The two Jameses: a Joycean politics of criticism as commemoration

Dick, M.-D. (2016) The two Jameses: a Joycean politics of criticism as commemoration. Irish Studies Review, 24(4), pp. 396-406. (doi:10.1080/09670882.2016.1226677)

Dick, M.-D. (2016) The two Jameses: a Joycean politics of criticism as commemoration. Irish Studies Review, 24(4), pp. 396-406. (doi:10.1080/09670882.2016.1226677)

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Abstract

This article considers how, and to what extent, James Connolly is represented in the works of James Joyce and evaluates the place of Connolly in Joyce through an exposition of Andrew Gibson and Len Platt’s characterisation of a “London method” and “Irish method” of Joyce criticism. Examining the relative absence of Connolly from Joycean representation in comparison to overt commemorations such as those of Yeats et al., I claim that historical criticism on Joyce displays a will-to-connection between Connolly and Joyce that makes present the absence of the former. Where Connolly appears in Joyce, I suggest it is as a ghost called into presence through suggestive absence and a drive to commemoration in critical readings, inscribed not only in a Joycean politics but also in a politics of Joyce criticism. At a critical historical juncture for a reappraisal of Connolly and in the light of recent movements for self-determination such as in Scotland, this article examines how it is Joycean criticism that forges a narrative of connection to Connolly, outlining a genealogy of Joycean criticism centring on politics and nation and drawing on examples from across the Joycean canon to posit a politics of criticism that is illuminating of both the historical method and historical moment.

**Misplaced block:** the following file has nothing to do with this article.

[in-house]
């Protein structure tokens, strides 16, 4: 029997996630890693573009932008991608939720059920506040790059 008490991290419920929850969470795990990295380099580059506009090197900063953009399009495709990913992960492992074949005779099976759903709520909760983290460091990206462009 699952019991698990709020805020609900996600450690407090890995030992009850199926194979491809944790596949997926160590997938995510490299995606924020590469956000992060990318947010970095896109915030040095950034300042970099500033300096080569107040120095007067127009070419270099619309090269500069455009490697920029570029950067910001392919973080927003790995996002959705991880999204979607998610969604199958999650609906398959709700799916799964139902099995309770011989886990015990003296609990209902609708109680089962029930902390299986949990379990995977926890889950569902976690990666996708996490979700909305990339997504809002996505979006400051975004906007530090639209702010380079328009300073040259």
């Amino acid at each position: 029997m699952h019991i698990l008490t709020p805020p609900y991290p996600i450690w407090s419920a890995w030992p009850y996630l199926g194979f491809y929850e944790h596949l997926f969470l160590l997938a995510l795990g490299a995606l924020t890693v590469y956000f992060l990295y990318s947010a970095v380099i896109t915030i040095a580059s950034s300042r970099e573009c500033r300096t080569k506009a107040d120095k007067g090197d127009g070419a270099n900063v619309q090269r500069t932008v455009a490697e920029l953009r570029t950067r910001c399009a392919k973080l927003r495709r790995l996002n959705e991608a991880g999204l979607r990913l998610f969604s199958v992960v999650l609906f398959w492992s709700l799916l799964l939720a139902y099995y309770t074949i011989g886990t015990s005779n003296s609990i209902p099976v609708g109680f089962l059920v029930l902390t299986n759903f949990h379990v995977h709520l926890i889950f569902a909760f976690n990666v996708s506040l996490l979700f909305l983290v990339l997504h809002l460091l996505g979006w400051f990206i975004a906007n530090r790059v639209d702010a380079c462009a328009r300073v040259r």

Item Type:Articles
Status:Published
Refereed:Yes
Glasgow Author(s) Enlighten ID:Dick, Dr Maria-Daniella
Authors: Dick, M.-D.
College/School:College of Arts > School of Critical Studies > English Literature
Journal Name:Irish Studies Review
Publisher:Taylor and Francis (Routledge)
ISSN:0967-0882
ISSN (Online):1469-9303
Published Online:05 September 2016
Copyright Holders:Copyright © 2016 Informa UK Limited, trading as Taylor and Francis Group
First Published:First published in Irish Studies Review 24(4):396-406
Publisher Policy:Reproduced in accordance with the copyright policy of the publisher

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